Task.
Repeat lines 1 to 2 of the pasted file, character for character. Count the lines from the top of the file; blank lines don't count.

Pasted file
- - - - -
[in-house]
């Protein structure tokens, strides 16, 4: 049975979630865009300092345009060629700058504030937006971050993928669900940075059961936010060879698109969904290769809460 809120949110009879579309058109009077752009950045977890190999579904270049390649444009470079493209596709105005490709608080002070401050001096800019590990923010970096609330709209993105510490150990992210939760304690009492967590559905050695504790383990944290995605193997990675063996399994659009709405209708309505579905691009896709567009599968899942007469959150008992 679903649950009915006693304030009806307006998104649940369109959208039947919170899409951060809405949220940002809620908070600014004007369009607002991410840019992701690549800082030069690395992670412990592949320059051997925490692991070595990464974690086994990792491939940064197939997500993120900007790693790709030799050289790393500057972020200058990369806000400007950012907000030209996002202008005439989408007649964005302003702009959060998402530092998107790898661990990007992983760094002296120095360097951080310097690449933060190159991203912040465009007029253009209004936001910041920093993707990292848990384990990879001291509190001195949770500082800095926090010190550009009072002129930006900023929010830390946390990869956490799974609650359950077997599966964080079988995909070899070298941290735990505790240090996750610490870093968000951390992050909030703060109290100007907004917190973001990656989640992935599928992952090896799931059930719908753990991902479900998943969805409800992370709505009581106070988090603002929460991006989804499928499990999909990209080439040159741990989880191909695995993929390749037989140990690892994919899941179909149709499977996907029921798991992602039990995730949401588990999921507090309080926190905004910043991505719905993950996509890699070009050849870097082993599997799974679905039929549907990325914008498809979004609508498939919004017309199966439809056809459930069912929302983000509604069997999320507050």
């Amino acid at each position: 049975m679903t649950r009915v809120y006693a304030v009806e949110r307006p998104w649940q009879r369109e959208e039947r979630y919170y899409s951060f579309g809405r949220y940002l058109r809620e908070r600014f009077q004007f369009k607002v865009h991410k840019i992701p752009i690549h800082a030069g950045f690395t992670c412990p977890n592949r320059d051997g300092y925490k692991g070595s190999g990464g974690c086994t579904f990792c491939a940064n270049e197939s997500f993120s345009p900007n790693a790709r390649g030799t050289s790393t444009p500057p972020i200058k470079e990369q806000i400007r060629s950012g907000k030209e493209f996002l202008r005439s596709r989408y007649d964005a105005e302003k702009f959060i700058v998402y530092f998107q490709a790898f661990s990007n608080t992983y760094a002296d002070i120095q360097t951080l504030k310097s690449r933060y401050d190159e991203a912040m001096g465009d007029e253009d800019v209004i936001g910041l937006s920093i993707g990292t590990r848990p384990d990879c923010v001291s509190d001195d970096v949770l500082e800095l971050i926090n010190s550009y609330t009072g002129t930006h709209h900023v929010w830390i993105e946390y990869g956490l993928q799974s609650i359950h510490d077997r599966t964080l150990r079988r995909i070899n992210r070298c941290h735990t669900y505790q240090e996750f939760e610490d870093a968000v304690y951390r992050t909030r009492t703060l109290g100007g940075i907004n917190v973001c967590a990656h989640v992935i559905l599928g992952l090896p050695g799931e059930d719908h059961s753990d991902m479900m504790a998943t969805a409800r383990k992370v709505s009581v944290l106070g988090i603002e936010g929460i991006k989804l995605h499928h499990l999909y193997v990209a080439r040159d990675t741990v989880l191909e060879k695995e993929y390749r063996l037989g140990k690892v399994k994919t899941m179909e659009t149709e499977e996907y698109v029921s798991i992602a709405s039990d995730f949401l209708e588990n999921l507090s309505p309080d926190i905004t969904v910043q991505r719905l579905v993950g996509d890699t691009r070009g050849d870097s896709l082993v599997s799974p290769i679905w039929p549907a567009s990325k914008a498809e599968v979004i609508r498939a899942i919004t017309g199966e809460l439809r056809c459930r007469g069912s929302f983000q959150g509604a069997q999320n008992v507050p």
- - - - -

[in-house]
């Protein structure tokens, strides 16, 4: 049975979630865009300092345009060629700058504030937006971050993928669900940075059961936010060879698109969904290769809460 809120949110009879579309058109009077752009950045977890190999579904270049390649444009470079493209596709105005490709608080002070401050001096800019590990923010970096609330709209993105510490150990992210939760304690009492967590559905050695504790383990944290995605193997990675063996399994659009709405209708309505579905691009896709567009599968899942007469959150008992 679903649950009915006693304030009806307006998104649940369109959208039947919170899409951060809405949220940002809620908070600014004007369009607002991410840019992701690549800082030069690395992670412990592949320059051997925490692991070595990464974690086994990792491939940064197939997500993120900007790693790709030799050289790393500057972020200058990369806000400007950012907000030209996002202008005439989408007649964005302003702009959060998402530092998107790898661990990007992983760094002296120095360097951080310097690449933060190159991203912040465009007029253009209004936001910041920093993707990292848990384990990879001291509190001195949770500082800095926090010190550009009072002129930006900023929010830390946390990869956490799974609650359950077997599966964080079988995909070899070298941290735990505790240090996750610490870093968000951390992050909030703060109290100007907004917190973001990656989640992935599928992952090896799931059930719908753990991902479900998943969805409800992370709505009581106070988090603002929460991006989804499928499990999909990209080439040159741990989880191909695995993929390749037989140990690892994919899941179909149709499977996907029921798991992602039990995730949401588990999921507090309080926190905004910043991505719905993950996509890699070009050849870097082993599997799974679905039929549907990325914008498809979004609508498939919004017309199966439809056809459930069912929302983000509604069997999320507050």